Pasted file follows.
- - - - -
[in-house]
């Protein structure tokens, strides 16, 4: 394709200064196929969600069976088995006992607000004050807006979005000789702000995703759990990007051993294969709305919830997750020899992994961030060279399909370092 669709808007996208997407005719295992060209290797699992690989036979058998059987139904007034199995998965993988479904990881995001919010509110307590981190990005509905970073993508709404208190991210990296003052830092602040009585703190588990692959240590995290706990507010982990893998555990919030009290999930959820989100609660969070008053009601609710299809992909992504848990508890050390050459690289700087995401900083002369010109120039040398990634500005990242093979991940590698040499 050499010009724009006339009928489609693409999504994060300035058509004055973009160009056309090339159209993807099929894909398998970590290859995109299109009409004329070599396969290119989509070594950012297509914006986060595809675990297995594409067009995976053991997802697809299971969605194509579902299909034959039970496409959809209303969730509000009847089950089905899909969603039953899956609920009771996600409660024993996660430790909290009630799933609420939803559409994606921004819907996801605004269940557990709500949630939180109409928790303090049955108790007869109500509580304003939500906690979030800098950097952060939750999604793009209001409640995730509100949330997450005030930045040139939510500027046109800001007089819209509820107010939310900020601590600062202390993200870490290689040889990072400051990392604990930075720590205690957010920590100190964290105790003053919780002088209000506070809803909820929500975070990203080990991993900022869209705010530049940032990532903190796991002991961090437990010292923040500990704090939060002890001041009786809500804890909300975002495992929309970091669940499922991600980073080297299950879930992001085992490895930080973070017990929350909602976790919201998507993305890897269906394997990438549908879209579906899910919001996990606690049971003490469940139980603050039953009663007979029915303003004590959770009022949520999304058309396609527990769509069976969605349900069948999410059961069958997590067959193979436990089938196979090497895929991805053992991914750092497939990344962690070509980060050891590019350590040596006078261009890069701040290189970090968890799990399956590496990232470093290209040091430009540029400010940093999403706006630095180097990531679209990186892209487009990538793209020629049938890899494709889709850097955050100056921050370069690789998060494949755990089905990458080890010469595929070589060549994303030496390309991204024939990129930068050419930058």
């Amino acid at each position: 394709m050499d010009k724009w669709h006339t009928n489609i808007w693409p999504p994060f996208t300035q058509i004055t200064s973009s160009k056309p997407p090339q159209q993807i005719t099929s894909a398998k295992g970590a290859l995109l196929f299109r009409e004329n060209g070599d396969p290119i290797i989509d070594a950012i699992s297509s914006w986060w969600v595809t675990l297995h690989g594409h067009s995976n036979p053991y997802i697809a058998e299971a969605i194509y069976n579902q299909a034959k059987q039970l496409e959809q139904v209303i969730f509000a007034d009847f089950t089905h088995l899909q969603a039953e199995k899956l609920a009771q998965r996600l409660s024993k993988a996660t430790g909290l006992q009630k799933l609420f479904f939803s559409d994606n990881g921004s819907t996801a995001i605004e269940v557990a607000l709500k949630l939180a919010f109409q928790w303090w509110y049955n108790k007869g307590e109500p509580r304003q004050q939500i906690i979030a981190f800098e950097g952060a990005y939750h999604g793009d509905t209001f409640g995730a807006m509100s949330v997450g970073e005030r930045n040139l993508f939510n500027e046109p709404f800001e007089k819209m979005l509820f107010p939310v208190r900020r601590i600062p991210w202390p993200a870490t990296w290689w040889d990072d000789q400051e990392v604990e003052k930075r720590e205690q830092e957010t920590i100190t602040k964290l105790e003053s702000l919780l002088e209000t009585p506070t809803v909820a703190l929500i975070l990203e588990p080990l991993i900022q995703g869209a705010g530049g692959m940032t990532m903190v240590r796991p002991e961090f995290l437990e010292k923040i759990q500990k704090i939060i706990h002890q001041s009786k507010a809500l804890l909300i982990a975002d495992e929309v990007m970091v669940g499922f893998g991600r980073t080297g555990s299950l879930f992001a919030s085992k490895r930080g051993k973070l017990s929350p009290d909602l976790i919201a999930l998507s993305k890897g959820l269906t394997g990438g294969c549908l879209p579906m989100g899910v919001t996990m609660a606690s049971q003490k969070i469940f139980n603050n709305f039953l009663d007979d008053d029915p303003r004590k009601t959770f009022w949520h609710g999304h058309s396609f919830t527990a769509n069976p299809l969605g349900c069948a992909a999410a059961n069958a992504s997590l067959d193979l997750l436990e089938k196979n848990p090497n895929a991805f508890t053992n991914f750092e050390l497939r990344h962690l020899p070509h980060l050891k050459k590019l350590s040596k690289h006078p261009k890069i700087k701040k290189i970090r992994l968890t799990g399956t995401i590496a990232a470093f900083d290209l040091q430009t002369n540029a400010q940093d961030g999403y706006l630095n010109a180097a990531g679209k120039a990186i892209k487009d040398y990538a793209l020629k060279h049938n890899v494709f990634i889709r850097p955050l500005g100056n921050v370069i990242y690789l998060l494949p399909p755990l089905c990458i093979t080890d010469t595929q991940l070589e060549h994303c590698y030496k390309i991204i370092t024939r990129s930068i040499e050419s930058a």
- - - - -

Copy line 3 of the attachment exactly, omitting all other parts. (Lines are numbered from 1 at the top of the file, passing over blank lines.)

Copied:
């Amino acid at each position: 394709m050499d010009k724009w669709h006339t009928n489609i808007w693409p999504p994060f996208t300035q058509i004055t200064s973009s160009k056309p997407p090339q159209q993807i005719t099929s894909a398998k295992g970590a290859l995109l196929f299109r009409e004329n060209g070599d396969p290119i290797i989509d070594a950012i699992s297509s914006w986060w969600v595809t675990l297995h690989g594409h067009s995976n036979p053991y997802i697809a058998e299971a969605i194509y069976n579902q299909a034959k059987q039970l496409e959809q139904v209303i969730f509000a007034d009847f089950t089905h088995l899909q969603a039953e199995k899956l609920a009771q998965r996600l409660s024993k993988a996660t430790g909290l006992q009630k799933l609420f479904f939803s559409d994606n990881g921004s819907t996801a995001i605004e269940v557990a607000l709500k949630l939180a919010f109409q928790w303090w509110y049955n108790k007869g307590e109500p509580r304003q004050q939500i906690i979030a981190f800098e950097g952060a990005y939750h999604g793009d509905t209001f409640g995730a807006m509100s949330v997450g970073e005030r930045n040139l993508f939510n500027e046109p709404f800001e007089k819209m979005l509820f107010p939310v208190r900020r601590i600062p991210w202390p993200a870490t990296w290689w040889d990072d000789q400051e990392v604990e003052k930075r720590e205690q830092e957010t920590i100190t602040k964290l105790e003053s702000l919780l002088e209000t009585p506070t809803v909820a703190l929500i975070l990203e588990p080990l991993i900022q995703g869209a705010g530049g692959m940032t990532m903190v240590r796991p002991e961090f995290l437990e010292k923040i759990q500990k704090i939060i706990h002890q001041s009786k507010a809500l804890l909300i982990a975002d495992e929309v990007m970091v669940g499922f893998g991600r980073t080297g555990s299950l879930f992001a919030s085992k490895r930080g051993k973070l017990s929350p009290d909602l976790i919201a999930l998507s993305k890897g959820l269906t394997g990438g294969c549908l879209p579906m989100g899910v919001t996990m609660a606690s049971q003490k969070i469940f139980n603050n709305f039953l009663d007979d008053d029915p303003r004590k009601t959770f009022w949520h609710g999304h058309s396609f919830t527990a769509n069976p299809l969605g349900c069948a992909a999410a059961n069958a992504s997590l067959d193979l997750l436990e089938k196979n848990p090497n895929a991805f508890t053992n991914f750092e050390l497939r990344h962690l020899p070509h980060l050891k050459k590019l350590s040596k690289h006078p261009k890069i700087k701040k290189i970090r992994l968890t799990g399956t995401i590496a990232a470093f900083d290209l040091q430009t002369n540029a400010q940093d961030g999403y706006l630095n010109a180097a990531g679209k120039a990186i892209k487009d040398y990538a793209l020629k060279h049938n890899v494709f990634i889709r850097p955050l500005g100056n921050v370069i990242y690789l998060l494949p399909p755990l089905c990458i093979t080890d010469t595929q991940l070589e060549h994303c590698y030496k390309i991204i370092t024939r990129s930068i040499e050419s930058a």